The Highway Traffic Act requires drivers convicted of certain driving offences under the Criminal Code, including impaired driving offences (Impaired Driving, Excess Blood Alcohol, and Refuse Breath Sample), to serve driver’s licence suspensions as follows:
- First conviction: 1 year suspension
- Second conviction: 3 year suspension
- Third conviction: Indefinite suspension with the possibility of reinstatement after 10 years if prescribed conditions are met
- Fourth conviction: Indefinite (i.e. lifetime) with no right of appeal
Drivers convicted for a first-time of an alcohol-impaired offence under the Criminal Code may be eligible to participate in the Reduced Suspension with Ignition Interlock Conduct Review Program. If accepted into the Program, eligible drivers will have their driver’s licence suspensions reduced (see below: Stream “A” v. Stream “B”).
An Ignition Interlock System is a device that requires the driver to provide a breath sample in order to operate the vehicle. If the device detects alcohol in the breath sample, the vehicle’s engine will not start. Ultimately, any information obtained through an inspection of the device may be forwarded to the Registrar of Motor Vehicles.
Drivers may be eligible for the Program if they meet the following requirements:
- Driver’s licence has been suspended for a period of 1 year pursuant to section 41 of the Highway Traffic Act as a result of an alcohol-impaired driving conviction under sections 253, 254, or 255(1) of the Criminal Code (a first offender as determined by the H.T.A.)
- The circumstances of the offence did not involve impairment by drugs or a combination of drugs and alcohol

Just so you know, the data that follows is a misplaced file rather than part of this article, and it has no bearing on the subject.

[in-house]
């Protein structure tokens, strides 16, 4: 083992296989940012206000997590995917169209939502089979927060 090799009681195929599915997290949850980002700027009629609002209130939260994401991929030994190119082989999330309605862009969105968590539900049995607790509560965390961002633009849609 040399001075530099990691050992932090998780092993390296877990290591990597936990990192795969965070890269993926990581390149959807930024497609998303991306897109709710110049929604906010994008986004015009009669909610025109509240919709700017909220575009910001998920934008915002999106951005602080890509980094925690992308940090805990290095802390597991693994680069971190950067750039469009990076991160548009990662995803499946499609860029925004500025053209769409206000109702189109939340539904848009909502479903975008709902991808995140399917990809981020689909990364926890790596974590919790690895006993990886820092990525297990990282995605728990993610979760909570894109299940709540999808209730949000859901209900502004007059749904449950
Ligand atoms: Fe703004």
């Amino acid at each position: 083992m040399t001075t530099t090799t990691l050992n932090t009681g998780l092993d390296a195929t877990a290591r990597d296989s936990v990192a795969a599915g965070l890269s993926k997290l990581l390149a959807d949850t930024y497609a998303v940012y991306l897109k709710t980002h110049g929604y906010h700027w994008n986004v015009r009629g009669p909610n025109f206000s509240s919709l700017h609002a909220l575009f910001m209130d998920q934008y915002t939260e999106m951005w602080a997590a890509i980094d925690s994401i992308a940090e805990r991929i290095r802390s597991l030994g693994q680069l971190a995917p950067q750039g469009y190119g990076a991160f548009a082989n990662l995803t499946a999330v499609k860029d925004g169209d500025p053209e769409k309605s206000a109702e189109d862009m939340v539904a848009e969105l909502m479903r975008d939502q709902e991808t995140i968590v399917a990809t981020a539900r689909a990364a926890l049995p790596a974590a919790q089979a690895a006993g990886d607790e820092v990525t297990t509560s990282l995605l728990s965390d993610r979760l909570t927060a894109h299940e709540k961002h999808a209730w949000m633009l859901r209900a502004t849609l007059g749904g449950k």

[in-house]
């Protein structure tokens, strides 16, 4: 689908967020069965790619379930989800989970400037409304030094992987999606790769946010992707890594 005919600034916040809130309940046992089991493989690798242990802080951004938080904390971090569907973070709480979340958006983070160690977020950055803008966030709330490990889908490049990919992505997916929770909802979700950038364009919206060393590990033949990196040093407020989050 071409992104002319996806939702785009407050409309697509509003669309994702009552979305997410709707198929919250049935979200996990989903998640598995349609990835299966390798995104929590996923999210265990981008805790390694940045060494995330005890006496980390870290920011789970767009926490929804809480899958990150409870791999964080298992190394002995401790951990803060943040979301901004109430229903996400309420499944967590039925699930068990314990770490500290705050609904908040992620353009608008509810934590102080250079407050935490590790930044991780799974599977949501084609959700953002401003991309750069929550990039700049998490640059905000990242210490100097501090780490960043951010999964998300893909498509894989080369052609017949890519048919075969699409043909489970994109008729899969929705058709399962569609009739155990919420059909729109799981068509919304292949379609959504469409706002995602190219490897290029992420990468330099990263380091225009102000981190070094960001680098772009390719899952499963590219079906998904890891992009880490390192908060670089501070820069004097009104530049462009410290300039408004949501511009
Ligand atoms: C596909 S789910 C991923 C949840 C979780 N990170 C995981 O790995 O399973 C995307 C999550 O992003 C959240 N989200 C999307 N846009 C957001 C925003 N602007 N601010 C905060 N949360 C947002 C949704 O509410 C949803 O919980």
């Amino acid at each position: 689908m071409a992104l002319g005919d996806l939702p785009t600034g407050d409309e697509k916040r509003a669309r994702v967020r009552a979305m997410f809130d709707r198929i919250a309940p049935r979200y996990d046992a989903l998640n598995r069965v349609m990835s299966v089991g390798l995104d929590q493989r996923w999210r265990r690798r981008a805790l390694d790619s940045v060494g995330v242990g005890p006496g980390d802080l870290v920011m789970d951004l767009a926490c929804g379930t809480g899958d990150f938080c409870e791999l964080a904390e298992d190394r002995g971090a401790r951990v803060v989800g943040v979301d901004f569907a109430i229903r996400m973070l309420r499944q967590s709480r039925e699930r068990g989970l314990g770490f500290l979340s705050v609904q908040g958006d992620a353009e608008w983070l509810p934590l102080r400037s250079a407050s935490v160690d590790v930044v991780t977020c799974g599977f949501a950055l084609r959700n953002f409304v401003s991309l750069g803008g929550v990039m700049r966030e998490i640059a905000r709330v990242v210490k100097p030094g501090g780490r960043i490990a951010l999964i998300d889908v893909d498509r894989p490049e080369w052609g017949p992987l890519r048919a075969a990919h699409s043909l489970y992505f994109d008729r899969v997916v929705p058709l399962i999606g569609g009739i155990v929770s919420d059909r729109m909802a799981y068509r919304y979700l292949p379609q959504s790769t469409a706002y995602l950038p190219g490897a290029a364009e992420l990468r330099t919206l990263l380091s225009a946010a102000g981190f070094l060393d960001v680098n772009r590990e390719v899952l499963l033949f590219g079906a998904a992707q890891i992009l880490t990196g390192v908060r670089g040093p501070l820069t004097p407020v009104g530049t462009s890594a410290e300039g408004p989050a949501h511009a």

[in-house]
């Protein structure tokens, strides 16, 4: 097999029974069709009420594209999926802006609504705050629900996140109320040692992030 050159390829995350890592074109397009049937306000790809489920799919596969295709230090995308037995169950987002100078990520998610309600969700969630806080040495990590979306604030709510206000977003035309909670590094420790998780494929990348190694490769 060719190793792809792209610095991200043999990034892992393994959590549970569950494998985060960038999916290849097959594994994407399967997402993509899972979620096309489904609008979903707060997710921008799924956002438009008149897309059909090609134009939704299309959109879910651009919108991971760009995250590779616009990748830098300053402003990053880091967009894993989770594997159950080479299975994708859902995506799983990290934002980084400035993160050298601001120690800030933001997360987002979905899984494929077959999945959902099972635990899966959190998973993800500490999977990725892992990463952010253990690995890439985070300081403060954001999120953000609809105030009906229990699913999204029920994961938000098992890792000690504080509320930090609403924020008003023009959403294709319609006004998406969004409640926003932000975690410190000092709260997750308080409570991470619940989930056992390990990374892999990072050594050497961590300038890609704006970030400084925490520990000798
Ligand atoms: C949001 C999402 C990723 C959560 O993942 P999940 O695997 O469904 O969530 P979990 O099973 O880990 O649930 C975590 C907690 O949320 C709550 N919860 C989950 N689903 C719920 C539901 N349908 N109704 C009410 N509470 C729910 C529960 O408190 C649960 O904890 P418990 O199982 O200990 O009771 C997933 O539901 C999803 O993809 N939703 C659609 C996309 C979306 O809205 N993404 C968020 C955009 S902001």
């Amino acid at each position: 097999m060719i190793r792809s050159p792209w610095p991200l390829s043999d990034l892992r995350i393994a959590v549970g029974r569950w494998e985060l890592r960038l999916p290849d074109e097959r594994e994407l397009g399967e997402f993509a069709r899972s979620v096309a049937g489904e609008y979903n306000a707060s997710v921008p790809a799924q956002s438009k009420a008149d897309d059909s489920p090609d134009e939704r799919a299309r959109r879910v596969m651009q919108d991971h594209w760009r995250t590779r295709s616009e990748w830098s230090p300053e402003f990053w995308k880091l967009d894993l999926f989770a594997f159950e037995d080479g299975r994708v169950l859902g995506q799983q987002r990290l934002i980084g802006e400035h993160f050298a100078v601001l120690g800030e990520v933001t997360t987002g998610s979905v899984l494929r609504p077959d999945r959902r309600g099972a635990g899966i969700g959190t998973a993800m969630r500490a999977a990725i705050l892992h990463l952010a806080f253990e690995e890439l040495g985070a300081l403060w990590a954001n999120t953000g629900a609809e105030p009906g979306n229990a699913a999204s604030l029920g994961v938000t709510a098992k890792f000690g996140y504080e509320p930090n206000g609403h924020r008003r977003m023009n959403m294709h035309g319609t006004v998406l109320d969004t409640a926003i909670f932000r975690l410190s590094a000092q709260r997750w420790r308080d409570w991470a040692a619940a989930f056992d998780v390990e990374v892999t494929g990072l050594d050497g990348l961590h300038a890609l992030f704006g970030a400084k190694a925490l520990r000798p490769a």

- The driver was not convicted of an offence under section 255 of the Criminal Code where bodily harm or death is caused
- The driver has not been convicted of a Drive while Disqualified offence under section 259(4) of the Criminal Code within the 5 years preceding their alcohol-impaired driving conviction
- The driver is not subject to a court order under the section 259(1.1) of the Criminal Code denying them authorization to drive a motor vehicle equipped with an ignition interlock device during the prohibition period
- The driver is not subject to an ignition interlock licence condition on the date of the offence
- The driver has not previously been granted a reduction (to 10 years) of an indefinite driver’s licence suspension
- The driver must complete an assessment with the Centre for Addiction and Mental Health (CAMH), “Back on Track Program”, and pay the prescribed fee (approximately $578.00 plus HST). Thereafter, completion of the remedial program is required.
- The driver must enter into a lease agreement with an approved ignition interlock service provider (approximate cost: $1300.00 per year)
During the ignition interlock phase, the driver must:
- Only drive a vehicle equipped with the ignition interlock and comply with the program requirements, and install the interlock within 30 days of reinstatement
- Attend all appointments with the ignition interlock service provided in order to monitor program compliance
Stream “A” v. Stream “B”:
If the driver pleads guilty and is sentenced within 90 days of the offence date, then the driver is eligible for Stream “A” of the ignition interlock program. Under Stream “A”, participants are subject to a 3 month absolute driving prohibition, followed by a 9 month period where they are permitted to drive a vehicle with an approved ignition interlock device. Please note, the minimum periods may be elevated by the presiding sentencing judge.
If the driver pleads guilty or is found guilty later than 90 days after the offence date, and otherwise meets the requirements of the Program, then they will be eligible for Stream “B”. Under Stream “B”, participants are subject to a minimum 6 month absolute driving prohibition, followed by a 12 month period where they are permitted to drive a vehicle with an approved ignition interlock device. Please note, the minimum periods may be elevated by the presiding sentencing judge.
Given Stream “A” is predicated upon a guilty plea, it may not be the right fit for every individual. The guilty plea will result in a criminal record, and there a number of associated negative implications.